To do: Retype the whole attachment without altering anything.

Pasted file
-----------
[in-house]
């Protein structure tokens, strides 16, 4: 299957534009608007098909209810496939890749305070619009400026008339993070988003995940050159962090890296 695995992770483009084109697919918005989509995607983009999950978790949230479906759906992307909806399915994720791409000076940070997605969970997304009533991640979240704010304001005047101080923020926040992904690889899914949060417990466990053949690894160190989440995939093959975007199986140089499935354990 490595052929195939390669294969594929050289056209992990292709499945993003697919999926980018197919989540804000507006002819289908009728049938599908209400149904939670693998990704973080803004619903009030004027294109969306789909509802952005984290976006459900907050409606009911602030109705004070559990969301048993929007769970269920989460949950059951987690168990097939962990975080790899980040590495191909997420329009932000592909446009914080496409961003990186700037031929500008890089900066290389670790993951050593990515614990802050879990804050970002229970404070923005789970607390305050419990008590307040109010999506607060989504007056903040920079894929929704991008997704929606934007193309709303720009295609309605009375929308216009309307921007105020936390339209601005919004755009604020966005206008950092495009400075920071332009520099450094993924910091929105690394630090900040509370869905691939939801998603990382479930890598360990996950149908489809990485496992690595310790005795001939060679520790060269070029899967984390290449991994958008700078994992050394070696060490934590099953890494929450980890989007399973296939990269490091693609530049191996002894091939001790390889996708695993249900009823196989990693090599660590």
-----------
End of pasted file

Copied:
[in-house]
């Protein structure tokens, strides 16, 4: 299957534009608007098909209810496939890749305070619009400026008339993070988003995940050159962090890296 695995992770483009084109697919918005989509995607983009999950978790949230479906759906992307909806399915994720791409000076940070997605969970997304009533991640979240704010304001005047101080923020926040992904690889899914949060417990466990053949690894160190989440995939093959975007199986140089499935354990 490595052929195939390669294969594929050289056209992990292709499945993003697919999926980018197919989540804000507006002819289908009728049938599908209400149904939670693998990704973080803004619903009030004027294109969306789909509802952005984290976006459900907050409606009911602030109705004070559990969301048993929007769970269920989460949950059951987690168990097939962990975080790899980040590495191909997420329009932000592909446009914080496409961003990186700037031929500008890089900066290389670790993951050593990515614990802050879990804050970002229970404070923005789970607390305050419990008590307040109010999506607060989504007056903040920079894929929704991008997704929606934007193309709303720009295609309605009375929308216009309307921007105020936390339209601005919004755009604020966005206008950092495009400075920071332009520099450094993924910091929105690394630090900040509370869905691939939801998603990382479930890598360990996950149908489809990485496992690595310790005795001939060679520790060269070029899967984390290449991994958008700078994992050394070696060490934590099953890494929450980890989007399973296939990269490091693609530049191996002894091939001790390889996708695993249900009823196989990693090599660590």